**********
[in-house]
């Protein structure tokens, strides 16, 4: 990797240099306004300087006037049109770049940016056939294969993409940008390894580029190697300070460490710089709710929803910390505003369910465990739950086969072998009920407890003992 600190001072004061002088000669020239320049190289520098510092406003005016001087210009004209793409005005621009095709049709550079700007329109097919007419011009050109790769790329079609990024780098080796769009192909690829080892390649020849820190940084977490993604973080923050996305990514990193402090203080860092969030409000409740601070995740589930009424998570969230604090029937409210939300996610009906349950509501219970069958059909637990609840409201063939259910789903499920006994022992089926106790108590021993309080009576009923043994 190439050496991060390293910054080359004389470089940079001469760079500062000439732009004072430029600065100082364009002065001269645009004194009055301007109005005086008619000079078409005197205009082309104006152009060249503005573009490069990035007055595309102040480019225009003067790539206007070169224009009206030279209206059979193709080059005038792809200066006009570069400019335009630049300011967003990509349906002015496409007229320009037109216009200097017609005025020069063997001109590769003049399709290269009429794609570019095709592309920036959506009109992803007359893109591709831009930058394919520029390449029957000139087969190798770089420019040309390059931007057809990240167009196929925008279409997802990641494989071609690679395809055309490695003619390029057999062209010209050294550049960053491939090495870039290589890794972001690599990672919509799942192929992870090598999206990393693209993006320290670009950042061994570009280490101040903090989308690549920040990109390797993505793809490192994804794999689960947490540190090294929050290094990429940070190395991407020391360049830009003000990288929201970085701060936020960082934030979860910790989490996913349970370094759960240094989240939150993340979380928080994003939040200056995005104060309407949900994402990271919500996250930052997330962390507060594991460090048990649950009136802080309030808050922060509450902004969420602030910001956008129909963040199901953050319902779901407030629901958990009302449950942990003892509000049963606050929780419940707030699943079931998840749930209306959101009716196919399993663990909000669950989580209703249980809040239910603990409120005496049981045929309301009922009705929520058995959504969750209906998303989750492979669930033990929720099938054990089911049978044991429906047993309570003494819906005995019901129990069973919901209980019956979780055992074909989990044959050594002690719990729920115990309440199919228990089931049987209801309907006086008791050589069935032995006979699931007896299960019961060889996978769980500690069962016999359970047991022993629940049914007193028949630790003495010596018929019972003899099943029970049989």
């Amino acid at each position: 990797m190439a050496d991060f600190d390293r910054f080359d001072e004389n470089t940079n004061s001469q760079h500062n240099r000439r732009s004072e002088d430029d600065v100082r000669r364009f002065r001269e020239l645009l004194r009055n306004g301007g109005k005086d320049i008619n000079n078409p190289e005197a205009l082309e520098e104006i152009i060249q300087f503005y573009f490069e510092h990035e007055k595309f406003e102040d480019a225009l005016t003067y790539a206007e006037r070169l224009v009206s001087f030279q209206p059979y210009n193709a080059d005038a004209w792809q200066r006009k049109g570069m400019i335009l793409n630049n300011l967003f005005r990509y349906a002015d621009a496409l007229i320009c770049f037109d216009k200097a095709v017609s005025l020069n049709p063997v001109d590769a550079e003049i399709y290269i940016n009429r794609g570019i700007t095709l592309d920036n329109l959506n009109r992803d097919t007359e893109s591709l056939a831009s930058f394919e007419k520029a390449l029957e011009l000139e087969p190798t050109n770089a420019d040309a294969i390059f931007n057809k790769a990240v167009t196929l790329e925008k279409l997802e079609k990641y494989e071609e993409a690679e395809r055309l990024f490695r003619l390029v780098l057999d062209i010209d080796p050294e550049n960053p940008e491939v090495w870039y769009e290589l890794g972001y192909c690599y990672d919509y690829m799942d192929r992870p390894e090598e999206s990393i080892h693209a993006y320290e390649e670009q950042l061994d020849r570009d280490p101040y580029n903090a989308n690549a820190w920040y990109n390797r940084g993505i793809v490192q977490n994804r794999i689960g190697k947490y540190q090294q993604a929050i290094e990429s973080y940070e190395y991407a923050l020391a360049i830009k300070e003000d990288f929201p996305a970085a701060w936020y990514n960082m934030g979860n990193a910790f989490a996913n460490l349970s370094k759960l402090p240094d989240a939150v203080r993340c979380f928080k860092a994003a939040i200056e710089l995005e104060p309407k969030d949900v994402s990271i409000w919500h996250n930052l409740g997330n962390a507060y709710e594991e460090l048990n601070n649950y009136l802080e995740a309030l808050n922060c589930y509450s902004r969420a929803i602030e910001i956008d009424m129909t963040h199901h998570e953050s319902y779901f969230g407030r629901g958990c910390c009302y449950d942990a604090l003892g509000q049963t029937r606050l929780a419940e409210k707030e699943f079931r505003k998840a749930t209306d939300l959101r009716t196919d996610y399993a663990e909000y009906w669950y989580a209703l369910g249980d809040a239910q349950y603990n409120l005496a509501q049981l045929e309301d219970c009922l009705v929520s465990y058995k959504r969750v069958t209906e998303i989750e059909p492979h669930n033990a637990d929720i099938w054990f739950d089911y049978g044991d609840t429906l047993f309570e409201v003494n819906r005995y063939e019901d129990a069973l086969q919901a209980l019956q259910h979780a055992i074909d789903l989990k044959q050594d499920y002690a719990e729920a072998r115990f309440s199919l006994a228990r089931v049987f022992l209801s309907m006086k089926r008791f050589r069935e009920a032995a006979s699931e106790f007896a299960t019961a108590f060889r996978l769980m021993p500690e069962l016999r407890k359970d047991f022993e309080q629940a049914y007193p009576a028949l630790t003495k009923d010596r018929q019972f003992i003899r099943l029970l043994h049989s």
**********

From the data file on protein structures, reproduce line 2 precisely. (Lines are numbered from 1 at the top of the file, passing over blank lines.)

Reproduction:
């Protein structure tokens, strides 16, 4: 990797240099306004300087006037049109770049940016056939294969993409940008390894580029190697300070460490710089709710929803910390505003369910465990739950086969072998009920407890003992 600190001072004061002088000669020239320049190289520098510092406003005016001087210009004209793409005005621009095709049709550079700007329109097919007419011009050109790769790329079609990024780098080796769009192909690829080892390649020849820190940084977490993604973080923050996305990514990193402090203080860092969030409000409740601070995740589930009424998570969230604090029937409210939300996610009906349950509501219970069958059909637990609840409201063939259910789903499920006994022992089926106790108590021993309080009576009923043994 190439050496991060390293910054080359004389470089940079001469760079500062000439732009004072430029600065100082364009002065001269645009004194009055301007109005005086008619000079078409005197205009082309104006152009060249503005573009490069990035007055595309102040480019225009003067790539206007070169224009009206030279209206059979193709080059005038792809200066006009570069400019335009630049300011967003990509349906002015496409007229320009037109216009200097017609005025020069063997001109590769003049399709290269009429794609570019095709592309920036959506009109992803007359893109591709831009930058394919520029390449029957000139087969190798770089420019040309390059931007057809990240167009196929925008279409997802990641494989071609690679395809055309490695003619390029057999062209010209050294550049960053491939090495870039290589890794972001690599990672919509799942192929992870090598999206990393693209993006320290670009950042061994570009280490101040903090989308690549920040990109390797993505793809490192994804794999689960947490540190090294929050290094990429940070190395991407020391360049830009003000990288929201970085701060936020960082934030979860910790989490996913349970370094759960240094989240939150993340979380928080994003939040200056995005104060309407949900994402990271919500996250930052997330962390507060594991460090048990649950009136802080309030808050922060509450902004969420602030910001956008129909963040199901953050319902779901407030629901958990009302449950942990003892509000049963606050929780419940707030699943079931998840749930209306959101009716196919399993663990909000669950989580209703249980809040239910603990409120005496049981045929309301009922009705929520058995959504969750209906998303989750492979669930033990929720099938054990089911049978044991429906047993309570003494819906005995019901129990069973919901209980019956979780055992074909989990044959050594002690719990729920115990309440199919228990089931049987209801309907006086008791050589069935032995006979699931007896299960019961060889996978769980500690069962016999359970047991022993629940049914007193028949630790003495010596018929019972003899099943029970049989």